Henry Bell Van Rensselaer
|Henry Bell Van Rensselaer|
May 14, 1810|
Albany, New York
|Died||March 23, 1864
|Place of burial||Grace Episcopal Churchyard, Jamaica, Queens, New York City, New York|
|Allegiance||United States of America
|Years of service||1831 - 1832, 1861 - 1864|
|Battles/wars||American Civil War|
Henry Bell Van Rensselaer (May 14, 1810 – March 23, 1864) was a General in the Union Army during the American Civil War, and a politician who served in the United States Congress as a Representative from the state of New York.
Henry Van Rensselaer was born at the manor house in Albany, New York. He was the son of Stephen Van Rensselaer III, who was also a Representative and founder of the Rensselaer Polytechnic Institute. Henry graduated from the United States Military Academy at West Point, New York in 1831. He was appointed a brevet Second Lieutenant of the Fifth Regiment, United States Infantry on July 1, 1831, and resigned January 27, 1832. He then engaged in agricultural pursuits near Ogdensburg, New York, and served as a military aide to Governor William H. Seward from 1839 to 1840.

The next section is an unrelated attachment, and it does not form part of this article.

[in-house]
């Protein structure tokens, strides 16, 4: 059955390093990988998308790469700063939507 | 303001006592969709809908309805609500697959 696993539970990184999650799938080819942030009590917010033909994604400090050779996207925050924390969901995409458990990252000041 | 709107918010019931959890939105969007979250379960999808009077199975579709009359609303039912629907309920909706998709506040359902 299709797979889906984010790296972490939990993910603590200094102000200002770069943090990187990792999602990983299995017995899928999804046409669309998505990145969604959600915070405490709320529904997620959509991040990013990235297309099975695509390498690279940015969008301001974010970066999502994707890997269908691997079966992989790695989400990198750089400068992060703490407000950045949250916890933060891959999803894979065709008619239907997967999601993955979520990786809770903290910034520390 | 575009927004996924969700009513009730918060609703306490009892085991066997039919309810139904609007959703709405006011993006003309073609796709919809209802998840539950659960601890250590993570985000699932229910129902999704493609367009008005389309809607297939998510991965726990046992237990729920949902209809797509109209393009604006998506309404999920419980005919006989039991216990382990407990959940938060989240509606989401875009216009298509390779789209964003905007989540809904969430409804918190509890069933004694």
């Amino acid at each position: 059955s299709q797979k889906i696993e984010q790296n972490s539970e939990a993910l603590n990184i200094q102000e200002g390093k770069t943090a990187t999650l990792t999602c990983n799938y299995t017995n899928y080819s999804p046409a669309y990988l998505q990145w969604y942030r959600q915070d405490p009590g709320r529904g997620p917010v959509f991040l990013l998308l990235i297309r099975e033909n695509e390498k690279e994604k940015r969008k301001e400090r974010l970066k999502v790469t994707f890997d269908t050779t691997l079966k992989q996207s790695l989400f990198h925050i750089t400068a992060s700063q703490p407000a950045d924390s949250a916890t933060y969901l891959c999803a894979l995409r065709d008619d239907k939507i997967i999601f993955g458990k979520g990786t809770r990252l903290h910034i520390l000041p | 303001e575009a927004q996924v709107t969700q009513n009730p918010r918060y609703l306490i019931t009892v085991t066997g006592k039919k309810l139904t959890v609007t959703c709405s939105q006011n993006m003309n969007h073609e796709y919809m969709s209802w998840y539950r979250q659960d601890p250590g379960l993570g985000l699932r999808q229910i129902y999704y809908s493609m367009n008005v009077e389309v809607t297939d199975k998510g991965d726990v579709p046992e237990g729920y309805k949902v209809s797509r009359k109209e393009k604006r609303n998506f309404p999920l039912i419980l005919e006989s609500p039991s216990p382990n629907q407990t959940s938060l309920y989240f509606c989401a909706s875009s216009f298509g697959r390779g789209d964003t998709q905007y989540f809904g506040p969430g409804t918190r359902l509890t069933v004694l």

Van Rensselaer was elected as a Whig to the Twenty-seventh United States Congress, and served from March 4, 1841 to March 3, 1843. He was then associated with mining enterprises. Upon the outbreak of the American Civil War he reentered the military service with the rank of colonel in the Union Army, and was appointed chief of staff to General Winfield Scott. He served as an inspector general from November 1861 until his death. He was a director of the Northern Railroad (later the Rutland Railroad), but resigned to help found the Ogdensburg, Clayton and Rome Railroad.
- Henry Bell Van Rensselaer at the Biographical Directory of the United States Congress Retrieved on 2008-11-21
- Susan Lyman (1976). Rails Into Racquetteville. The Norwood Historical Association.
|United States House of Representatives|
|Member of the U.S. House of Representatives
from New York's 14th congressional district
March 4, 1841 – March 3, 1843
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